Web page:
A funeral director manages the funeral arrangements, including the administrative duties, planning and day-to-day upkeep of the funeral home. They liaise with families to organise the specifics of a funeral service, such as selecting a casket and coordinating the logistics for the funeral, including the transportation of the body and the deceased's family. In smaller funeral parlours, a funeral director may also be responsible for maintaining the mortuary and embalming.
Where to find mortician apprenticeships
Your first step is to find an apprenticeship provider. The government website provides access to apprenticeship resources, including a list of apprenticeship providers for different schemes. Consider contacting local funeral directors or morticians to enquire if they would be willing to take you on as an apprentice or look for education providers, such as colleges, that may have details of apprenticeship programmes you can apply for.
An alternative to the traditional apprenticeship route is to get work-based training through an entry-level job. Research available positions or send your CV to potential employers to seek opportunities. Entry-level positions don't usually require formal qualifications, but good GCSE results may improve your chances of getting a job. Once you secure a position, you can ask your employer if they would support and sponsor you to complete a formal qualification, such as:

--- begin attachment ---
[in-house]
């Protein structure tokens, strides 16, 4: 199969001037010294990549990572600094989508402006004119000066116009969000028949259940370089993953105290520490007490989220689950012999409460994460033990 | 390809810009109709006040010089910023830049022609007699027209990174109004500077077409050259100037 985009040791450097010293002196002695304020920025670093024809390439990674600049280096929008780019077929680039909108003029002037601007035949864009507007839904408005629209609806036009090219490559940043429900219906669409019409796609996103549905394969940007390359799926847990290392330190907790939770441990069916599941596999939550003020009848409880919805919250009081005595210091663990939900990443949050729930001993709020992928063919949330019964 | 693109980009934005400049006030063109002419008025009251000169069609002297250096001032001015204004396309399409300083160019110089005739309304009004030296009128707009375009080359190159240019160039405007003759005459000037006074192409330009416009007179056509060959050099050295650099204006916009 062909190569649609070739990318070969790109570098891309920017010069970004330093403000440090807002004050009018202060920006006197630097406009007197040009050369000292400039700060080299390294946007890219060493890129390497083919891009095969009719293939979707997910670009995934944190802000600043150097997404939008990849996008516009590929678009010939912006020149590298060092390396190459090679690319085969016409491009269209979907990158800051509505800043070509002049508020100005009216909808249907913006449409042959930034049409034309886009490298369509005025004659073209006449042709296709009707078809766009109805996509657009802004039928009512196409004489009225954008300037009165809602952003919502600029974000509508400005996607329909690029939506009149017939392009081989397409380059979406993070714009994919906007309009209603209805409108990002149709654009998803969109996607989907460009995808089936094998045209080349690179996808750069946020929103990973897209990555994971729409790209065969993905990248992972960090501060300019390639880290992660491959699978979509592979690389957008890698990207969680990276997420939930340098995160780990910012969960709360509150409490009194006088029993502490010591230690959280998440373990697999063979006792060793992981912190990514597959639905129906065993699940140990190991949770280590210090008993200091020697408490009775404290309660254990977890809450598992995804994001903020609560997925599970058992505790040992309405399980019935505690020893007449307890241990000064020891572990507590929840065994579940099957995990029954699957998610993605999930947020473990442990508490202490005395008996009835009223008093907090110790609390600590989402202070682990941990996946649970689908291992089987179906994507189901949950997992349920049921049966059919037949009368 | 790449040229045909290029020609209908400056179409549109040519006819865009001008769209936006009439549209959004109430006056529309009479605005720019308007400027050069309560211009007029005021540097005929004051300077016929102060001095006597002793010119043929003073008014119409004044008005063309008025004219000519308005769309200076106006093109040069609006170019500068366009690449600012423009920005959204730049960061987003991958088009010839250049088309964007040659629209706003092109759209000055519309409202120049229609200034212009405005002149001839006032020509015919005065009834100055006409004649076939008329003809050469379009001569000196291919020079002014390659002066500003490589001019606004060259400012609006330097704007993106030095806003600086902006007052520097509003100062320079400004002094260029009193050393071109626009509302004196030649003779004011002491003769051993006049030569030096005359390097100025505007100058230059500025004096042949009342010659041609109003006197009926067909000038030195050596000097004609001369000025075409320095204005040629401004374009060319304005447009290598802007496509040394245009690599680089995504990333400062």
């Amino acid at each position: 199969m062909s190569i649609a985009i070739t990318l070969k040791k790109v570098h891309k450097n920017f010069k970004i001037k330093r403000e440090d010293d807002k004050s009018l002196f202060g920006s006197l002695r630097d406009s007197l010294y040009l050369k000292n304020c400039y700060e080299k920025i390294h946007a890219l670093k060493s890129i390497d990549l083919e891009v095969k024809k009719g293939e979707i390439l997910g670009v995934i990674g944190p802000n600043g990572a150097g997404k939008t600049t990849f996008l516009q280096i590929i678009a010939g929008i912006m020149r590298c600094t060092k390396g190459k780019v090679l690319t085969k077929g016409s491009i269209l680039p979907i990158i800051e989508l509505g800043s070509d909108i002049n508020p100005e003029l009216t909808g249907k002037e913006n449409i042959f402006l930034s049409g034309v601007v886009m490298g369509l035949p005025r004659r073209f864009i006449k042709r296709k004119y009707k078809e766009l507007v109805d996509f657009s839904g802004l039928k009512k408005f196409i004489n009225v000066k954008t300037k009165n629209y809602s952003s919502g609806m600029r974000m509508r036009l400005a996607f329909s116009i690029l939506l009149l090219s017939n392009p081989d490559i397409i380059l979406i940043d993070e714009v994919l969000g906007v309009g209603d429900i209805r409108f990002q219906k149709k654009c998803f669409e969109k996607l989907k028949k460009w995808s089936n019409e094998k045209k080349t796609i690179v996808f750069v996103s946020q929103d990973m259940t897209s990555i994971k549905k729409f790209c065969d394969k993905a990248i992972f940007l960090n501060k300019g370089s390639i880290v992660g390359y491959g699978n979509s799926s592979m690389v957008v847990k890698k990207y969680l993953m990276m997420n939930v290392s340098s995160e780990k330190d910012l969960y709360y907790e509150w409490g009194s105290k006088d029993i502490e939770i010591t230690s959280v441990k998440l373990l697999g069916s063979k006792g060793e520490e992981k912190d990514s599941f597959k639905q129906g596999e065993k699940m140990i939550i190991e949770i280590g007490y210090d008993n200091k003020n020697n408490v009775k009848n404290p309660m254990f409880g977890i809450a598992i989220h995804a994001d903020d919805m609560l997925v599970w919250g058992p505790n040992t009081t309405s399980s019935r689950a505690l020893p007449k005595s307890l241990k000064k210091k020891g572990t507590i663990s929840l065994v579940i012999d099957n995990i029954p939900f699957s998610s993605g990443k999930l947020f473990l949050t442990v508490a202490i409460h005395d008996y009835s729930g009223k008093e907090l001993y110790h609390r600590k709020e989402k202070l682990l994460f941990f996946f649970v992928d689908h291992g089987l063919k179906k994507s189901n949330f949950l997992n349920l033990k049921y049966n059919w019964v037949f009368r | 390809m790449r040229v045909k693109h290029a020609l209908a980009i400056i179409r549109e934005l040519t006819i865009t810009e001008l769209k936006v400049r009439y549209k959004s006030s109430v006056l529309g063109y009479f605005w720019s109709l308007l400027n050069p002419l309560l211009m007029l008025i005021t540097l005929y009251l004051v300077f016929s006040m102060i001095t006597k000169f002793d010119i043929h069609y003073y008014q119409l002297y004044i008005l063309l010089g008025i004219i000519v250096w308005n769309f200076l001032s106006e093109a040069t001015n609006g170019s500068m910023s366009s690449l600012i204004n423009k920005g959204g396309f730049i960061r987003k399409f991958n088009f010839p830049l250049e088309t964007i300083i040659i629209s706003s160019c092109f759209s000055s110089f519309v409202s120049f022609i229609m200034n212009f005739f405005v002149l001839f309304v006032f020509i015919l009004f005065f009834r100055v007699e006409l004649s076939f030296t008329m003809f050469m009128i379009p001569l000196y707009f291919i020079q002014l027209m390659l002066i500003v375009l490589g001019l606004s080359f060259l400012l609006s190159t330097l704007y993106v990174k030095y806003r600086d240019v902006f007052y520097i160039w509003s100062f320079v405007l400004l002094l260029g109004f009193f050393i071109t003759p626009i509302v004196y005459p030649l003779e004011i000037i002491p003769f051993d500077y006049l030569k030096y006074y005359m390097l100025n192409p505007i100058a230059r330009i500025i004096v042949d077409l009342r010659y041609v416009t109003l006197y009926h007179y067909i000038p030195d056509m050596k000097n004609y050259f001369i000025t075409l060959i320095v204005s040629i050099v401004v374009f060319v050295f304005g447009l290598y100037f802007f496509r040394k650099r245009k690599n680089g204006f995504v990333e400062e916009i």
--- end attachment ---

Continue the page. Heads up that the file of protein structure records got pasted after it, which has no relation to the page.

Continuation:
National Diploma in Funeral Directing
National Certificate in Funeral Arranging and Administration
Diploma in Healthcare Science (Anatomical Pathology Technology)
Benefits of pursuing a mortician apprenticeship
The following is a list of benefits that a mortician apprenticeship can offer to help you decide whether it's the right path for you:
Earning while you learn
This is the aspect of an apprenticeship that many find most appealing. Your early career development can be challenging, particularly if you commit to a period of study or unpaid training. Apprenticeships solve this issue. You study towards obtaining formal mortician qualifications while working and earning a wage. As an apprentice, you're an employee of your apprenticeship provider. This means you're eligible for employee benefits, such as an annual paid holiday allowance and subject to the same employee regulations as your colleagues regarding matters including working hours and health and safety.